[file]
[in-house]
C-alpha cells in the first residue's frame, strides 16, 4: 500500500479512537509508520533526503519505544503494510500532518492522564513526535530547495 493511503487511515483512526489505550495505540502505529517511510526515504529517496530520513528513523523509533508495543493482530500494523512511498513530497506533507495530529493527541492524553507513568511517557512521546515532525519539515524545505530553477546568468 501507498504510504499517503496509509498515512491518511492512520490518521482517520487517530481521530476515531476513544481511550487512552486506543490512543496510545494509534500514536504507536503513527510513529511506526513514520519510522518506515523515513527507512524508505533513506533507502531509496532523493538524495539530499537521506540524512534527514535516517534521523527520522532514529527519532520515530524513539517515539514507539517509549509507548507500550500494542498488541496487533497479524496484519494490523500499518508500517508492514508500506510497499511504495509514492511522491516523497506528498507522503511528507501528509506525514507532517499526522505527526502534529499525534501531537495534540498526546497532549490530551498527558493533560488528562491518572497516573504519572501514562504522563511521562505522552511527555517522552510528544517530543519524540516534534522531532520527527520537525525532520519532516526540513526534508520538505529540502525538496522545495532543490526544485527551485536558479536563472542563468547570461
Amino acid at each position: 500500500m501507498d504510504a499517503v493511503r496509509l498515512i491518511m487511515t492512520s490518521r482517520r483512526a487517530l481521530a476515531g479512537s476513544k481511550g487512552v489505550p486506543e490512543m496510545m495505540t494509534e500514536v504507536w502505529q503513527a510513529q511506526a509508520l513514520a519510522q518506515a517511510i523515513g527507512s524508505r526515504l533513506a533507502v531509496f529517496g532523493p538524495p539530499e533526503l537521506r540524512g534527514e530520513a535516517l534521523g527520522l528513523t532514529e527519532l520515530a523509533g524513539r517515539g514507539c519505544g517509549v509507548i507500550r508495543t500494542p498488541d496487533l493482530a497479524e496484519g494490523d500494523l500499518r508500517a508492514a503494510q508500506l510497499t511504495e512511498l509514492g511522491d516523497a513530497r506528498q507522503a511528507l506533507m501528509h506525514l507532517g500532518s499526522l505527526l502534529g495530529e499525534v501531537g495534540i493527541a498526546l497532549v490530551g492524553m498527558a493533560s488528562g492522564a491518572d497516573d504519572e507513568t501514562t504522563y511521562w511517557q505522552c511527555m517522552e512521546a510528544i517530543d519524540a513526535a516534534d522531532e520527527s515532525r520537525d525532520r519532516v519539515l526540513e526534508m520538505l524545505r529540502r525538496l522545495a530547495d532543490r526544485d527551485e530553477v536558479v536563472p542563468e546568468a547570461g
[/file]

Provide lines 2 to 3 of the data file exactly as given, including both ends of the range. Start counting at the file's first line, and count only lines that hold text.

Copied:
C-alpha cells in the first residue's frame, strides 16, 4: 500500500479512537509508520533526503519505544503494510500532518492522564513526535530547495 493511503487511515483512526489505550495505540502505529517511510526515504529517496530520513528513523523509533508495543493482530500494523512511498513530497506533507495530529493527541492524553507513568511517557512521546515532525519539515524545505530553477546568468 501507498504510504499517503496509509498515512491518511492512520490518521482517520487517530481521530476515531476513544481511550487512552486506543490512543496510545494509534500514536504507536503513527510513529511506526513514520519510522518506515523515513527507512524508505533513506533507502531509496532523493538524495539530499537521506540524512534527514535516517534521523527520522532514529527519532520515530524513539517515539514507539517509549509507548507500550500494542498488541496487533497479524496484519494490523500499518508500517508492514508500506510497499511504495509514492511522491516523497506528498507522503511528507501528509506525514507532517499526522505527526502534529499525534501531537495534540498526546497532549490530551498527558493533560488528562491518572497516573504519572501514562504522563511521562505522552511527555517522552510528544517530543519524540516534534522531532520527527520537525525532520519532516526540513526534508520538505529540502525538496522545495532543490526544485527551485536558479536563472542563468547570461
Amino acid at each position: 500500500m501507498d504510504a499517503v493511503r496509509l498515512i491518511m487511515t492512520s490518521r482517520r483512526a487517530l481521530a476515531g479512537s476513544k481511550g487512552v489505550p486506543e490512543m496510545m495505540t494509534e500514536v504507536w502505529q503513527a510513529q511506526a509508520l513514520a519510522q518506515a517511510i523515513g527507512s524508505r526515504l533513506a533507502v531509496f529517496g532523493p538524495p539530499e533526503l537521506r540524512g534527514e530520513a535516517l534521523g527520522l528513523t532514529e527519532l520515530a523509533g524513539r517515539g514507539c519505544g517509549v509507548i507500550r508495543t500494542p498488541d496487533l493482530a497479524e496484519g494490523d500494523l500499518r508500517a508492514a503494510q508500506l510497499t511504495e512511498l509514492g511522491d516523497a513530497r506528498q507522503a511528507l506533507m501528509h506525514l507532517g500532518s499526522l505527526l502534529g495530529e499525534v501531537g495534540i493527541a498526546l497532549v490530551g492524553m498527558a493533560s488528562g492522564a491518572d497516573d504519572e507513568t501514562t504522563y511521562w511517557q505522552c511527555m517522552e512521546a510528544i517530543d519524540a513526535a516534534d522531532e520527527s515532525r520537525d525532520r519532516v519539515l526540513e526534508m520538505l524545505r529540502r525538496l522545495a530547495d532543490r526544485d527551485e530553477v536558479v536563472p542563468e546568468a547570461g